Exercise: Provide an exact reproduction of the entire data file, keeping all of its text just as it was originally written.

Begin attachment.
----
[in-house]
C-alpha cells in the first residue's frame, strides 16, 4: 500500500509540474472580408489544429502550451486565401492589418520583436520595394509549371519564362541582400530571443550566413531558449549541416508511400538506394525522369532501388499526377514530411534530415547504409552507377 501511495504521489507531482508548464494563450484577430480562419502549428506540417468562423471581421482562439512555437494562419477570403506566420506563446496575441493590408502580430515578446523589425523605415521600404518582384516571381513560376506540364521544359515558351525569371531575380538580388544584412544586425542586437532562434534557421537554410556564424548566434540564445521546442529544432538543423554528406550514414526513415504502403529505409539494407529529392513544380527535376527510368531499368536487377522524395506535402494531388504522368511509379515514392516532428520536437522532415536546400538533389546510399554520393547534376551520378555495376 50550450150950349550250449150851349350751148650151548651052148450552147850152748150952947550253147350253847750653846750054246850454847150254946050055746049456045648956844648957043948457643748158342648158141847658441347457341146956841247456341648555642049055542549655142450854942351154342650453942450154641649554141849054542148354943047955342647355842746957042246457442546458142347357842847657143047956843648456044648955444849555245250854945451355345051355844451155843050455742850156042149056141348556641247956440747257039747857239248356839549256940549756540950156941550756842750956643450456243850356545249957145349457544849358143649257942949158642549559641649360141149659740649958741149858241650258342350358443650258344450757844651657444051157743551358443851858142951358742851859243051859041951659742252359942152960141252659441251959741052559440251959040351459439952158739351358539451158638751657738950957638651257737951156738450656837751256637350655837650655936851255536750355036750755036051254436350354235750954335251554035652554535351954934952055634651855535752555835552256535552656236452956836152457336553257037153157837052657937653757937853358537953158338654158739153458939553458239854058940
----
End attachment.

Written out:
[in-house]
C-alpha cells in the first residue's frame, strides 16, 4: 500500500509540474472580408489544429502550451486565401492589418520583436520595394509549371519564362541582400530571443550566413531558449549541416508511400538506394525522369532501388499526377514530411534530415547504409552507377 501511495504521489507531482508548464494563450484577430480562419502549428506540417468562423471581421482562439512555437494562419477570403506566420506563446496575441493590408502580430515578446523589425523605415521600404518582384516571381513560376506540364521544359515558351525569371531575380538580388544584412544586425542586437532562434534557421537554410556564424548566434540564445521546442529544432538543423554528406550514414526513415504502403529505409539494407529529392513544380527535376527510368531499368536487377522524395506535402494531388504522368511509379515514392516532428520536437522532415536546400538533389546510399554520393547534376551520378555495376 50550450150950349550250449150851349350751148650151548651052148450552147850152748150952947550253147350253847750653846750054246850454847150254946050055746049456045648956844648957043948457643748158342648158141847658441347457341146956841247456341648555642049055542549655142450854942351154342650453942450154641649554141849054542148354943047955342647355842746957042246457442546458142347357842847657143047956843648456044648955444849555245250854945451355345051355844451155843050455742850156042149056141348556641247956440747257039747857239248356839549256940549756540950156941550756842750956643450456243850356545249957145349457544849358143649257942949158642549559641649360141149659740649958741149858241650258342350358443650258344450757844651657444051157743551358443851858142951358742851859243051859041951659742252359942152960141252659441251959741052559440251959040351459439952158739351358539451158638751657738950957638651257737951156738450656837751256637350655837650655936851255536750355036750755036051254436350354235750954335251554035652554535351954934952055634651855535752555835552256535552656236452956836152457336553257037153157837052657937653757937853358537953158338654158739153458939553458239854058940